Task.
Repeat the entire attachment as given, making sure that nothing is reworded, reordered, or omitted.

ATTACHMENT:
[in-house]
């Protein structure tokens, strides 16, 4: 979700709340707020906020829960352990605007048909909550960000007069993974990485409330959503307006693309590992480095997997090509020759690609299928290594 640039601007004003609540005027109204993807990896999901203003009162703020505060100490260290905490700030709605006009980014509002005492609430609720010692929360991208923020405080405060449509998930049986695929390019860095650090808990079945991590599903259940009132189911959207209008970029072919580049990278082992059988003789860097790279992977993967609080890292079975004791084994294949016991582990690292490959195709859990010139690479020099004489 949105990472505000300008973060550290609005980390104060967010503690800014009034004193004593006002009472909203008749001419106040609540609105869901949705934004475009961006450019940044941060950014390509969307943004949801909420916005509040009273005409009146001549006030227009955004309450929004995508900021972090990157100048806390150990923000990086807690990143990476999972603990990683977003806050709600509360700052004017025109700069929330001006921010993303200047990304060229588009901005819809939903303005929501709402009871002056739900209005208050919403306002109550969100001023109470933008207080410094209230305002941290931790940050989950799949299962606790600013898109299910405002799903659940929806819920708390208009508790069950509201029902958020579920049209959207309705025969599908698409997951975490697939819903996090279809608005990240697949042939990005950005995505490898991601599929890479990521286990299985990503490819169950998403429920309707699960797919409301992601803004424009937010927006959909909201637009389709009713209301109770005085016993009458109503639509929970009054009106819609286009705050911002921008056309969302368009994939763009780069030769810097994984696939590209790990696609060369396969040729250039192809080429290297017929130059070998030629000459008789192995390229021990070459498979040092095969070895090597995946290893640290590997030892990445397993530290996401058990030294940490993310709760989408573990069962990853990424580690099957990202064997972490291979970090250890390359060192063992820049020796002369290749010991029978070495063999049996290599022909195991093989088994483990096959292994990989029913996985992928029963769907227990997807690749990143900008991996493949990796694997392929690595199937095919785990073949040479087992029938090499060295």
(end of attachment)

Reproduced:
[in-house]
């Protein structure tokens, strides 16, 4: 979700709340707020906020829960352990605007048909909550960000007069993974990485409330959503307006693309590992480095997997090509020759690609299928290594 640039601007004003609540005027109204993807990896999901203003009162703020505060100490260290905490700030709605006009980014509002005492609430609720010692929360991208923020405080405060449509998930049986695929390019860095650090808990079945991590599903259940009132189911959207209008970029072919580049990278082992059988003789860097790279992977993967609080890292079975004791084994294949016991582990690292490959195709859990010139690479020099004489 949105990472505000300008973060550290609005980390104060967010503690800014009034004193004593006002009472909203008749001419106040609540609105869901949705934004475009961006450019940044941060950014390509969307943004949801909420916005509040009273005409009146001549006030227009955004309450929004995508900021972090990157100048806390150990923000990086807690990143990476999972603990990683977003806050709600509360700052004017025109700069929330001006921010993303200047990304060229588009901005819809939903303005929501709402009871002056739900209005208050919403306002109550969100001023109470933008207080410094209230305002941290931790940050989950799949299962606790600013898109299910405002799903659940929806819920708390208009508790069950509201029902958020579920049209959207309705025969599908698409997951975490697939819903996090279809608005990240697949042939990005950005995505490898991601599929890479990521286990299985990503490819169950998403429920309707699960797919409301992601803004424009937010927006959909909201637009389709009713209301109770005085016993009458109503639509929970009054009106819609286009705050911002921008056309969302368009994939763009780069030769810097994984696939590209790990696609060369396969040729250039192809080429290297017929130059070998030629000459008789192995390229021990070459498979040092095969070895090597995946290893640290590997030892990445397993530290996401058990030294940490993310709760989408573990069962990853990424580690099957990202064997972490291979970090250890390359060192063992820049020796002369290749010991029978070495063999049996290599022909195991093989088994483990096959292994990989029913996985992928029963769907227990997807690749990143900008991996493949990796694997392929690595199937095919785990073949040479087992029938090499060295």